European Ocean Biodiversity Information System

[ report an error in this record ]basket (0): add | show Print this page

Assessing the effects of embedding resins on carbonate stable and clumped isotope analyses
Guo, J.; Zong, X.; de Winter, N.J.; Goudsmit-Harzevoort, B.; Peterse, F; Ziegler, M. (2023). Assessing the effects of embedding resins on carbonate stable and clumped isotope analyses. Rapid Comm. Mass Spectrom. 37(17): e9597.

Additional data:
In: Rapid Communications in Mass Spectrometry. Wiley: London. ISSN 0951-4198; e-ISSN 1097-0231
Peer reviewed article  

Available in  Authors 

Authors  Top 
  • Guo, J.
  • Zong, X.
  • de Winter, N.J.
  • Goudsmit-Harzevoort, B.
  • Peterse, F
  • Ziegler, M.

    Rationale Embedding resins are widely used to fix carbonates for high‐precision sample preparation and high‐resolution sampling. However, these embedding materials are difficult to remove after sample preparation and are known to affect the accuracy of carbonate stable isotope analyses. Nevertheless, their impact on clumped isotope analysis, which is particularly sensitive to contamination artifacts, has so far not been tested. The observation that running resin‐containing samples decreased the reproducibility of clumped isotope values for internal laboratory carbonate standards and increased the external standard deviation (SD 0.061–0.088‰) compared to the long‐term observations (0.034‰), prompted us to set up an experiment to test the influence of resin addition on instrument performance. Methods Here we analyzed the stable and clumped isotope composition of a pure calcium carbonate standard (ETH‐4) mixed with three types of embedding resins in 2:1 and 1:1 proportions. Our aim was to assess how resin addition affects isotope analyses. Results We found that none of the stable isotopic values were significantly different. The δ ¹³ C values were −10.22 ± 0.07‰ (mean ± SD) for pure ETH‐4, while the δ ¹³ C values of ETH‐4 mixed with embedding resins in 2:1 and 1:1 proportions were −10.21 ± 0.06‰ and −10.18 ± 0.06‰, respectively ( p > 0.05). The δ ¹⁸ O values were −18.82 ± 0.11‰ for pure ETH‐4 versus −18.81 ± 0.09‰ and −18.82 ± 0.08‰ for 2:1 and 1:1 ETH‐4:resin mixtures, respectively ( p > 0.05). Given the large uncertainty in our results, we did not find significant differences between different mixtures in the carbonate clumped isotope values (Δ 47 ), with 0.458 ± 0.107‰, 0.464 ± 0.086‰, and 0.417 ± 0.089‰ in pure ETH‐4 and ETH‐4 with 2:1 and 1:1 resin mixtures, respectively ( p > 0.05). However, a resin‐related bias in the results might be masked by the large uncertainty. The measured ETH‐4 values in our study are similar to the InterCarb values (δ ¹³ C = −10.20‰, δ ¹⁸ O = −18.81‰, Δ 47 = 0.450‰, InterCarb‐Carbon Dioxide Equilibrium Scale). However, the external SD of Δ 47 in sessions measuring ETH‐4 with resins is higher than in sessions without deliberate resin addition for the same measuring period. Conclusions We find that the potential contamination from the resin addition leads to a larger variability for Δ 47 values in sessions measuring ETH‐4 including resins. We therefore recommend purification of embedded samples using a contamination trap with Porapak prior to analysis, if possible, or avoiding resins during sample preparation and workup, as well as monitoring the measurement quality during and after sessions with samples containing embedding resins.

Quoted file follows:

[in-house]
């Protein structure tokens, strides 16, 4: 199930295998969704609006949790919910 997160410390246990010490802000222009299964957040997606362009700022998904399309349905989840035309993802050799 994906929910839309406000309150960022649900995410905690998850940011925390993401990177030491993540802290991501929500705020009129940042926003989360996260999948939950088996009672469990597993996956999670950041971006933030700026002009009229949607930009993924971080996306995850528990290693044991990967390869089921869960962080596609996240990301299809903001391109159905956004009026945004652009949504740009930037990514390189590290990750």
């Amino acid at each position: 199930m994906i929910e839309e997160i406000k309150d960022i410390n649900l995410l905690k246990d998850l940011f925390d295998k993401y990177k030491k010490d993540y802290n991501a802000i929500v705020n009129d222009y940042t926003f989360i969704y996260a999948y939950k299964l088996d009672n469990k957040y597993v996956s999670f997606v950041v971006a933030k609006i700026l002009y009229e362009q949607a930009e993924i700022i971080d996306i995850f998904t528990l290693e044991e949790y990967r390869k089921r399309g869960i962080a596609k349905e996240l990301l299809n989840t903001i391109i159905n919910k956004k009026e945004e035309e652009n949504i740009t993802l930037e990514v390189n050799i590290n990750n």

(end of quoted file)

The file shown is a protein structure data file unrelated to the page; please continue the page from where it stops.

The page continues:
All data in the Integrated Marine Information System (IMIS) is subject to the VLIZ privacy policy Top | Authors